How often do you promise yourself or others that you are going to change an unpleasant behavior, have every intention of making that change, and almost immediately fall back into old habits? For most of us, this is a familiar trap. Fortunately, mindfulness can help us generate real, enduring change, once choice at a time.
Mindfulness practices improve the quality of our lives by, among other things, offering us skills that help us pause before we respond. These practices help us notice our patterns of thoughts, feelings and behaviors, enabling us to reflect on the habits that keep us stuck in unsatisfying or frustrating ruts.
Mindfulness also helps us pay attention to our bodies, allowing us to become aware of the sensations we are experiencing in response to a triggering situation.
From a position of enhanced awareness, we are better able to make choices that reflect our deepest desires. We can choose to act in ways that enable us to connect more authentically with others, feel ease in our bodies and follow through with our intentions to change behaviors we want to change. Courageous choice by courageous choice, we can empower ourselves to establish satisfying relationships and a more fulfilling and meaningful lifestyle. Our transformation happens just outside the comfort zone.
The following is a step-by-step guide for mindful decision-making, a process of slowing down, noticing and making decisions that will help you respond consciously instead of reacting. I hope you find it helpful.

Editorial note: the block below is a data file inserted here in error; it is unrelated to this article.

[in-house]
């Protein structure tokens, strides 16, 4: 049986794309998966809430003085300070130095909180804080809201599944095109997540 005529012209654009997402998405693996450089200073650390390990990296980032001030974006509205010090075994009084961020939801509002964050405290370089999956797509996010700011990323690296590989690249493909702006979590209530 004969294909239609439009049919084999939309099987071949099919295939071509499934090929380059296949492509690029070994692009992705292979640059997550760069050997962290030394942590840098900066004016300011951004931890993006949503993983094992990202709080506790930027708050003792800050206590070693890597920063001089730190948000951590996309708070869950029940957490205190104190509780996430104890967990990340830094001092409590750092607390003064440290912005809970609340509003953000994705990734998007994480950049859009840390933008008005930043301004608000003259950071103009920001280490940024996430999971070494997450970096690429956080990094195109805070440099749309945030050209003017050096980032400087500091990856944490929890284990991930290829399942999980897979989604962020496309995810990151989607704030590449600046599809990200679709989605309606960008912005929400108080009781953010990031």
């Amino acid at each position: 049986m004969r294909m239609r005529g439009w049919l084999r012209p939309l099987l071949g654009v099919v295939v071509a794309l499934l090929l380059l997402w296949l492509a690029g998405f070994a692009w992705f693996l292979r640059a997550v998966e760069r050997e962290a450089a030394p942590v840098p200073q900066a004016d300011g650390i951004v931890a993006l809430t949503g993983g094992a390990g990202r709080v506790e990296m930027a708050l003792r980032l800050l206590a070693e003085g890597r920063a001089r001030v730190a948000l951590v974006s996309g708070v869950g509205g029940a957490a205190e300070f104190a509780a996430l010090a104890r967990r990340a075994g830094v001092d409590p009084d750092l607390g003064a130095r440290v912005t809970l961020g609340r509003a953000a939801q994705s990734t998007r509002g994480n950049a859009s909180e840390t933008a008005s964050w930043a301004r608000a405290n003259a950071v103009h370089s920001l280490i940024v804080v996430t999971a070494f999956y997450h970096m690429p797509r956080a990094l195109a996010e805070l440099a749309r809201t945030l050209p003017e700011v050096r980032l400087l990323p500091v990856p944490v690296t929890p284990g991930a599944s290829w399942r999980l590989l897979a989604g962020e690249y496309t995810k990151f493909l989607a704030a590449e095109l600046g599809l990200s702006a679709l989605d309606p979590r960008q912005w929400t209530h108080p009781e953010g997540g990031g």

NOTICE that you are feeling triggered by an external event or by an internal source, such as a thought, belief or memory. Your body may communicate that you are triggered through the language of sensation. You may feel your heart rate increase, your stomach tense or your chest constrict. You might notice a behavior, such as yelling, wringing your hands, stomping your feet or storming out of a room, indicating that you are triggered.
PAUSE and say to yourself, “I am triggered.”
BREATHE in, aware that you are breathing in
Breathe out, aware that you are breathing out
Repeat this breathing practice at least two more times as long as it is helpful
CHECK IN with your body to notice any sensations or emotions arising
Are the sensations and emotions tolerable or do you feel overwhelmed?
If you’re feeling overwhelmed or close to it, your best response here may be to do nothing.
If you’re able to tolerate the sensations and emotions you’re experiencing, consider all available responses that make sense under the circumstances. Take your time to think them through.
Check in with your body again - Which available options for responding feel right? Which options don’t feel right?
DECIDE how you will respond
Check in with your body again - Explore any sensations letting you know if your choice feels right and informing you that you are ready to respond in a way that serves you well.
RESPOND with clarity and courage
REFLECT - Assess how you feel and how your response affected the situation. Did it have an escalating or calming effect? Do you feel more or less connected to yourself and if relevant, to another person? Would you respond this way again or adjust your choice for next time?
During this month of honoring women’s history, United States Supreme Court Justice Ruth Bader Ginsburg, AKA Notorious RBG, you are remembered for your clarity and courage. In your honor, may we always remain aware that the freedom to choose is precious.